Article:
Lakareber lost the 17th hole when her approach shot sailed well short and right of the green in thick, gnarly rough. She attempted to advance the ball but could not and headed to the final hole 1 down.

With seemingly every golf fan in Stillwater on site, including several men’s teams here to participate in next week’s championship, Abe hit a laser second shot into the par-5 18th hole setting up a 12-foot look for eagle. Moore missed her birdie putt and Abe won the hole to set up extra holes to decide the championship.

In the extra frame, Moore was left of the green in two shots and Abe was short in the greenside bunker. Moore chipped to 4 feet and Abe’s bunker shot was 6 feet away. Abe missed, Moore made and Arizona walked away with the hardware.

“It means so much, it’s actually like a dream,” Moore said. “I’m just so happy for my team right now.”

Potter has been a head coach for 35 years – at both Furman and Alabama – and finally was able to collect his first NCAA Championship in 2012. Being so close to a second one will sting for quite a while but he will be able to live with the outcome for one simple reason.

“They fought their hearts out all year,” Potter said. “I just want to congratulate them for the way they battled, not only today, but in match play. Everyone gave their best on every shot - that’s all we can ask.”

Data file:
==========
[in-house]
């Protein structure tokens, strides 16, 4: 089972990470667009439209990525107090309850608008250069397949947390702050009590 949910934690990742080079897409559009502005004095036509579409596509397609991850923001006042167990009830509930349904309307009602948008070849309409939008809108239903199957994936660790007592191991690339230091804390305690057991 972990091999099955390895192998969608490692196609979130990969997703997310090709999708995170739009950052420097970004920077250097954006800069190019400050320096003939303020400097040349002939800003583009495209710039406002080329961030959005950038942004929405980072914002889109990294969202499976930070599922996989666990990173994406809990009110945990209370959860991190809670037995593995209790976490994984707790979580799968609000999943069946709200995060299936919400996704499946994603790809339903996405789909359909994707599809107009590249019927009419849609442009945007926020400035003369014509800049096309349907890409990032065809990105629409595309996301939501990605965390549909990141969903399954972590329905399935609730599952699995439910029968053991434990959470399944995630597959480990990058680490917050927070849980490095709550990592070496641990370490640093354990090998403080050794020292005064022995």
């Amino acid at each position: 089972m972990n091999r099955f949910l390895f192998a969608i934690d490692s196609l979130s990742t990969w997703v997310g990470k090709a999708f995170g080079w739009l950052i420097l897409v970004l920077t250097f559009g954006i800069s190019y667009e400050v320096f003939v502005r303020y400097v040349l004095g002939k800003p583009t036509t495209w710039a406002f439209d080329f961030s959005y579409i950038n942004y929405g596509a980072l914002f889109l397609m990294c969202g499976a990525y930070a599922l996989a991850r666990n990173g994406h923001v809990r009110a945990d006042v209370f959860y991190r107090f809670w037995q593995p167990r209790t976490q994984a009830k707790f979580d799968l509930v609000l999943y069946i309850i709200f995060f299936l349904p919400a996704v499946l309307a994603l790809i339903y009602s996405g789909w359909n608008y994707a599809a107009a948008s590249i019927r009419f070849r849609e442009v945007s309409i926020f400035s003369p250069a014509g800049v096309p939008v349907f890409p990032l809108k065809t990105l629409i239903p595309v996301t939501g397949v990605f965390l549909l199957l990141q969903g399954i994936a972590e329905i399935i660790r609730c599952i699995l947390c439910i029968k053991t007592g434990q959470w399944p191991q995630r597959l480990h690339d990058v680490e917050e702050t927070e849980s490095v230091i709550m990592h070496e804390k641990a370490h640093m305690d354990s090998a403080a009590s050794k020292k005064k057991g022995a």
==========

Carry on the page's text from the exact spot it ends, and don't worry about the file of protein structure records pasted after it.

Arizona def. Alabama, 3-2

Yu-Sang Hou (AZ) def. Lauren Stephenson (AL), 4 and 3

Kristen Gillman (AL) def. Gigi Stoll (AZ), 4 and 3

Cheyenne Knight (AL) def. Bianca Pagdanganan, 4 and 2

Sandra Nordaas (AZ) def. Angelica Moresco (AL), 1 up

Haley Moore (AZ) def. Lakareber Abe (AL), 19th hole

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Elway to play in U.S. Senior Open qualifier

By Golf Channel DigitalMay 23, 2018, 10:25 pm

Tony Romo is not the only ex-QB teeing it up against the pros.

Denver Broncos general manager and Hall of Fame quarterback John Elway will try to qualify for the U.S. Senior Open next week, according to the Denver Post.

And why not? The qualifier and the senior major will be held in Colorado Springs at the Broadmoor. Elway is scheduled to tee off May 28 at 12:10 p.m. ET. The top two finishers will earn a spot in the U.S. Senior Open, June 27 to July 1.